I do love moments like this when the stars seemingly align out of nowhere to present me with something new and special. This story starts last Fall when my new barber gifted me a stack of vinyl from his collection that he thought I might like. He’s been mostly streaming these days and we bonded quickly discovering a mutual passion for music.
Among the albums he gave me — which range from the mid-1950s to the mid-‘70s — was a Fantasy Records LP which I’d never seen before by Esther Marrow. Now, just a year or two earlier I’d discovered Ms. Marrow’s first solo album at a flea market on Flying Dutchman Records which I love (even though it didn’t have a cover… I’ve yet to find another copy!).
So with my barber recommending her album, I started to wonder anew about who this artist really was and why she didn’t have many recordings out? After some input from fellow music fanatics on Facebook and a bit of exploring on the Interwebs, I realized why I hadn’t really “heard” of her: she was busy as a session and support musician most of her career.
Her list of support performance work is quite astounding beginning with Duke Ellington’s first legendary Sacred Concert in 1965. In addition to subsequently touring with Duke for four years (according to the Wiki) along the way she supported Lena Horne, Ella Fitzgerald, B.B. King, Ray Charles, Thelonious Monk, Chick Corea and Bob Dylan! She even reportedly shared stages with Mahalia Jackson!
No wonder she’s known as “Queen” Esther Marrow!
Anyhow, getting back to that “star alignment” I mentioned at the start of this admittedly rambling listening report, I was pleasantly surprised to learn that Craft Recordings was planning to bring out a reissue of Esther Marrow’s 1972 album on Fantasy — called Sister Woman — for Record Store Day!
Things happen for a reason, folks…
I received an advance copy of the new reissue and I’m super pleased. It is arguably a better edition than the rare original like the one my barber friend gave me. This is remastered in an all-analog process by Kevin Gray at Cohearant Audio and is pressed on 180-gram black vinyl at RTI. The album is well centered and dead quiet. So all those check boxes are accounted for, no questions.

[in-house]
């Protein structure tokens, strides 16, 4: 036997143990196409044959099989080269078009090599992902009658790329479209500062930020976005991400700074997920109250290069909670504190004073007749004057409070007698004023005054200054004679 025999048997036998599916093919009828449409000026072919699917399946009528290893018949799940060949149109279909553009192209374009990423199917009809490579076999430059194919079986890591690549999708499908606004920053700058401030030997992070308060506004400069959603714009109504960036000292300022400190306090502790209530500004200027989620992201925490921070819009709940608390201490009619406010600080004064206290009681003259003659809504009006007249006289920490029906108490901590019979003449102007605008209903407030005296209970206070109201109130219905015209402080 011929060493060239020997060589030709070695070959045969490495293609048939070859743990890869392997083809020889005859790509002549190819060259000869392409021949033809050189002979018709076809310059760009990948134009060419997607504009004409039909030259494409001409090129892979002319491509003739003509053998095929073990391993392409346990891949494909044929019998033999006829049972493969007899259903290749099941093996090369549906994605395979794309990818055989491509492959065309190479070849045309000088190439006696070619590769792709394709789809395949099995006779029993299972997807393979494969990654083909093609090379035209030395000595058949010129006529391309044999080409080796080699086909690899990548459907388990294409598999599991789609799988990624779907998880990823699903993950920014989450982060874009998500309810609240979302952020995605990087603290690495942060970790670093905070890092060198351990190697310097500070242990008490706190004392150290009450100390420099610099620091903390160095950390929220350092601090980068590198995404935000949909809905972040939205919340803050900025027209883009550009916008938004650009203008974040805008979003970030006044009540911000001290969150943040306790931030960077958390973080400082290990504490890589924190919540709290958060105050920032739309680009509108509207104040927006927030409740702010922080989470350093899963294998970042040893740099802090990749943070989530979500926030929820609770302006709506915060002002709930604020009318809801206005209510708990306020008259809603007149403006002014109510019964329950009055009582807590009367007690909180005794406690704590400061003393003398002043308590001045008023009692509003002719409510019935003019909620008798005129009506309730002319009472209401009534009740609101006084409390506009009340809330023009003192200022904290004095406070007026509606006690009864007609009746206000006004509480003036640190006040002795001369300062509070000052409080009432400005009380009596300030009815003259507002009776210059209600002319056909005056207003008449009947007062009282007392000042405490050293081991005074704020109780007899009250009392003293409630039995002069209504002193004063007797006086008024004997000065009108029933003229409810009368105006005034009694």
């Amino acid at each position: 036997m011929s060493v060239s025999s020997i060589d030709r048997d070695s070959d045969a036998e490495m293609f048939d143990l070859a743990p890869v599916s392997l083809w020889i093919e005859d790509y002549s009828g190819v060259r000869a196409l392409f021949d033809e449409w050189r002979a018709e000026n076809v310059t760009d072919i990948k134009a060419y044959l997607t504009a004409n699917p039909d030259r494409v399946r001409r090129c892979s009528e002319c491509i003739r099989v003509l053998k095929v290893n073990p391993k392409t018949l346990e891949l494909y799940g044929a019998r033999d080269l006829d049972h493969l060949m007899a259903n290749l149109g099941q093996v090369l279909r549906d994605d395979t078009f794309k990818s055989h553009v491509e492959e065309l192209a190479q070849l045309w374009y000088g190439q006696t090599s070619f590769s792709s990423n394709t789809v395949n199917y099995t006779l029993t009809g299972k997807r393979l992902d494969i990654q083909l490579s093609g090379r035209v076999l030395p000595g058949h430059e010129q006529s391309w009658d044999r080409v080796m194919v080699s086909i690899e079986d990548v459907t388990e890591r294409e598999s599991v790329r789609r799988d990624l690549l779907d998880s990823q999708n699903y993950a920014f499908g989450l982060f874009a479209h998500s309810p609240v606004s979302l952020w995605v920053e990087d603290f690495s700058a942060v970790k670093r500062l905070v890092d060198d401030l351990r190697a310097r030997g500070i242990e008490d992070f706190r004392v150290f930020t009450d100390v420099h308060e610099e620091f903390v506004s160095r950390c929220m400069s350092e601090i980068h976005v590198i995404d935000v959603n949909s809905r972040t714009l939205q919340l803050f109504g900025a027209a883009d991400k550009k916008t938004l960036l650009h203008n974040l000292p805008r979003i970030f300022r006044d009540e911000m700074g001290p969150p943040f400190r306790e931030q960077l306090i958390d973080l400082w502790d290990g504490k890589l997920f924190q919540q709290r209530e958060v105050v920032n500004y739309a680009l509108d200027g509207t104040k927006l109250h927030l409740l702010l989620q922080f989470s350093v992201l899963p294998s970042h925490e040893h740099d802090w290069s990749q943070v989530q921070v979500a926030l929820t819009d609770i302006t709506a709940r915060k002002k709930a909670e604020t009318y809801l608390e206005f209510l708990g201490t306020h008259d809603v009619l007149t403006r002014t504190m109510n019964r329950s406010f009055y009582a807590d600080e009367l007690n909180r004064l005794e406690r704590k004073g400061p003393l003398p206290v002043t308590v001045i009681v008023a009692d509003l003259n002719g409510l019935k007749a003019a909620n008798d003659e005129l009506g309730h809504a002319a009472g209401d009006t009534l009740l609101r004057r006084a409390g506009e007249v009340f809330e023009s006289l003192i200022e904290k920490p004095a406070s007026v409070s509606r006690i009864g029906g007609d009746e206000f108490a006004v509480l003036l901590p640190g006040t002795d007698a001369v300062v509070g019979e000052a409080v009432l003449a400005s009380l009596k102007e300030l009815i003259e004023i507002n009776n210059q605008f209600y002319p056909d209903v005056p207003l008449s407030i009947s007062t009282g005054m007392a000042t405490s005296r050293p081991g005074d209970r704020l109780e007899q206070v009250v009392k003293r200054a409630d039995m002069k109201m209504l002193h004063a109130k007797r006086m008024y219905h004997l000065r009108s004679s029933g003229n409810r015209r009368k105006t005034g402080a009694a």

This album sounds a bit brighter than my original and that is OK as the old version sounded a bit reigned in to my ear. There is no contest about the vinyl being better on the new one. It is important to understand that by 1972, Fantasy Records seemed to be more or less following the lead of its pressing facilities which had switched to ultra-thin (and sometimes noisy) Dynaflex vinyl formulations. RCA, inventors of Dynaflex, likely pressed this as it is super flimsy, very much like early 70s Motown and Tamla Records discs of the period.
So this new version is a big improvement in that regard.
But just having a nice pressing is not usually enough to warrant shelling out hard earned cash for one of these spiffy reissues.
Fortunately the music on Sister Woman is pretty grand! The rhythm sections here — including the great Bernard Purdie, Idris Muhammad and Jimmy Johnson on drums, Cornell Dupree on guitar and Chuck Rainey on bass — deliver the goods.
And then there are the tunes. I’ll start with some of the covers on Side Two for choice examples including a reggae inspired take on Brook Benton’s classic “Rainy Night In Georgia” — which sounds like a template for later reggae-funk-soul from Grace Jones in the 1980s. The slow gospel-funk arrangement of Laura Nyro’s “And When I Die” builds into a quite epic version. I love the opening song “Woman In The Window” and “Things Ain’t Right” is as poignant today as it was in 1972 (and there is a great Jimmy Johnson drum break here which I’m surprised no one has sampled yet).
So, yeah, I’m happy with this reissue and it will be my go-to copy for play.
Of course some of you collectors out there may be wondering what I’ll be doing with my original copy? Well in addition to it being a gift, that copy is autographed by Queen Esther herself, so it will stay in safe keeping side-by-side the new pressing for some time to come.
Doing my part to preserve music history!